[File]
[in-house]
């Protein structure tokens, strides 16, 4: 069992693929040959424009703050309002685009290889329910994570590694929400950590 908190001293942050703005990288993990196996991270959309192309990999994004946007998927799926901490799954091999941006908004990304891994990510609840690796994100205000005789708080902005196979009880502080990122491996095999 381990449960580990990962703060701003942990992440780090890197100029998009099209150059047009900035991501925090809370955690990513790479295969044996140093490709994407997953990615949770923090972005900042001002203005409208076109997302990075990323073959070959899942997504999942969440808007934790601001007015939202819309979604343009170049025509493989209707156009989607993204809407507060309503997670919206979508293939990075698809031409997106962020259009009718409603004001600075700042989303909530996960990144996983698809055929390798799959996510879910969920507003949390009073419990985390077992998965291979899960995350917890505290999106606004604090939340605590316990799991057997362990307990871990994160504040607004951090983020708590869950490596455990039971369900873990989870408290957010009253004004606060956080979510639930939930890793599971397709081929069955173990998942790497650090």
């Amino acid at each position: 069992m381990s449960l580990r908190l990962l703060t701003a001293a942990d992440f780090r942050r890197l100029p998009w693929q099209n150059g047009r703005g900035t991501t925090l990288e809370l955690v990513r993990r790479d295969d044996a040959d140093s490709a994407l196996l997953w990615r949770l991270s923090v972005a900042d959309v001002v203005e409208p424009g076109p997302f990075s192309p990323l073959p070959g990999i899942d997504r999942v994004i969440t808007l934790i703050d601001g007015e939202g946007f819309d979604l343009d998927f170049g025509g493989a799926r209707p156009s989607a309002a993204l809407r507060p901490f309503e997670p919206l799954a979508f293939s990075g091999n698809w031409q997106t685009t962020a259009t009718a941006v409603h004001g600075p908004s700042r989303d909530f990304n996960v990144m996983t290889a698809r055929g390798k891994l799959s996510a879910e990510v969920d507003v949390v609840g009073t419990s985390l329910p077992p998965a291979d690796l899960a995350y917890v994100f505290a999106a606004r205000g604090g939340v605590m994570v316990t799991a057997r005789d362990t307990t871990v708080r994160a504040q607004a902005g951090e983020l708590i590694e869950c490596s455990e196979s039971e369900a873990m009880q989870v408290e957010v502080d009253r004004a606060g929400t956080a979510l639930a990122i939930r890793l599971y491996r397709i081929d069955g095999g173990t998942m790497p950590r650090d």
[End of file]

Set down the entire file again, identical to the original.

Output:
[in-house]
């Protein structure tokens, strides 16, 4: 069992693929040959424009703050309002685009290889329910994570590694929400950590 908190001293942050703005990288993990196996991270959309192309990999994004946007998927799926901490799954091999941006908004990304891994990510609840690796994100205000005789708080902005196979009880502080990122491996095999 381990449960580990990962703060701003942990992440780090890197100029998009099209150059047009900035991501925090809370955690990513790479295969044996140093490709994407997953990615949770923090972005900042001002203005409208076109997302990075990323073959070959899942997504999942969440808007934790601001007015939202819309979604343009170049025509493989209707156009989607993204809407507060309503997670919206979508293939990075698809031409997106962020259009009718409603004001600075700042989303909530996960990144996983698809055929390798799959996510879910969920507003949390009073419990985390077992998965291979899960995350917890505290999106606004604090939340605590316990799991057997362990307990871990994160504040607004951090983020708590869950490596455990039971369900873990989870408290957010009253004004606060956080979510639930939930890793599971397709081929069955173990998942790497650090």
């Amino acid at each position: 069992m381990s449960l580990r908190l990962l703060t701003a001293a942990d992440f780090r942050r890197l100029p998009w693929q099209n150059g047009r703005g900035t991501t925090l990288e809370l955690v990513r993990r790479d295969d044996a040959d140093s490709a994407l196996l997953w990615r949770l991270s923090v972005a900042d959309v001002v203005e409208p424009g076109p997302f990075s192309p990323l073959p070959g990999i899942d997504r999942v994004i969440t808007l934790i703050d601001g007015e939202g946007f819309d979604l343009d998927f170049g025509g493989a799926r209707p156009s989607a309002a993204l809407r507060p901490f309503e997670p919206l799954a979508f293939s990075g091999n698809w031409q997106t685009t962020a259009t009718a941006v409603h004001g600075p908004s700042r989303d909530f990304n996960v990144m996983t290889a698809r055929g390798k891994l799959s996510a879910e990510v969920d507003v949390v609840g009073t419990s985390l329910p077992p998965a291979d690796l899960a995350y917890v994100f505290a999106a606004r205000g604090g939340v605590m994570v316990t799991a057997r005789d362990t307990t871990v708080r994160a504040q607004a902005g951090e983020l708590i590694e869950c490596s455990e196979s039971e369900a873990m009880q989870v408290e957010v502080d009253r004004a606060g929400t956080a979510l639930a990122i939930r890793l599971y491996r397709i081929d069955g095999g173990t998942m790497p950590r650090d």